My external keyboard, a Microsoft thing, seems to aspire to being an IBM Selectric, clacking so loudly phone-interview sources get self-conscious. So I went online and found this HP Wireless Elite Keyboard on Amazon for $29.
It was more or less what I was looking for, and I was on the ragged edge of going for it when pre-buyers remorse struck and I bailed on the cart. And what did I find but a solar-powered keyboard by Logitech. Never needs batteries. Great reviews. CNET.com’s Justin Yu, CNET’s headphone and peripherals guru, gave it his editor’s choice, a rave rundown. I’m thinking, yes, and it’ll further bolster my green chops — panels on the roof, panels on the keyboard, what more can you ask?
Well, you ask about the price. the Logitec Solar Keyboard is $60. The HP battery-powered version is $29. The HP keyboard uses two AAA batteries. Looks like you can buy 20 AAA alkaline batteries for about $10. HP says a keyboard goes a year on a pair of batteries. (Keyboards obviously don’t take much energy, which explains how a few square inches of solar panels can fuel the Logitech version such that, in two hours of indoor lighting, you get a three-month charge, according to the company).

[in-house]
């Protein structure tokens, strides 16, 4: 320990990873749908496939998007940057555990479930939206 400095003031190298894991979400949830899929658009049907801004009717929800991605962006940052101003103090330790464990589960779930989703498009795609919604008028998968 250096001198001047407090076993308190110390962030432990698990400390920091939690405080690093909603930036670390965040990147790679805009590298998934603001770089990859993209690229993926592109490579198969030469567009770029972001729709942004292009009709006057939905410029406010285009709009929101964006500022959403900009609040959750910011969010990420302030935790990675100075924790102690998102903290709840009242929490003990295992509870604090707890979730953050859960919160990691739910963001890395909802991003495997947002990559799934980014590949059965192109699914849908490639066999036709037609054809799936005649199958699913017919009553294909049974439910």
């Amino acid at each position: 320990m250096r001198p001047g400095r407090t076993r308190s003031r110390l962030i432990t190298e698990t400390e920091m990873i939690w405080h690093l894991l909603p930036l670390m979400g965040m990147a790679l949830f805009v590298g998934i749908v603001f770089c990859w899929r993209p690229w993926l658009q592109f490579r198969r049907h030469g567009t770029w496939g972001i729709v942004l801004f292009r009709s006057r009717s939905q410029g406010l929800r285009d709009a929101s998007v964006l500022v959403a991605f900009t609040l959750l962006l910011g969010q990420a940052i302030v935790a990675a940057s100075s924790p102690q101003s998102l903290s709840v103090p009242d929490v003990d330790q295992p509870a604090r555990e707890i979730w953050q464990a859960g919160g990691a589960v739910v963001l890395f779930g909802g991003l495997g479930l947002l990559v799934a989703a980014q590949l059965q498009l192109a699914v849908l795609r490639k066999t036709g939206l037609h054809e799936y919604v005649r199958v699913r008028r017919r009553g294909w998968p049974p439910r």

So the payback on the extra green for solar-powered typing, in this case, is the cumulative life of however many batteries you can buy for $31 (omitting the productivity losses of me digging around for AAA batteries once a year, which will be hours).
Sixty batteries will last the HP keyboard 30 years, then. Landfilling alkaline batteries isn’t the greatest thing, of course, so I suppose I’ll spring for four Sanyo Eneloop batteries for the same $10 the alkalines would set me back. Eneloops can be recharged 1,500 times each and don’t self-discharge too badly (I use them in a voice recorder). So I’ll be typing effortlessly into the 60th century.
In other words, solar panels on the keyboard aren’t like the panels on the roof at all, because there the payback is real (even if it’s several years). CNET might have factored this into their rating. Logitech’s solar twist makes for a cubicle piece de resistance for sure. But it’s environmentally and functionally meaningless.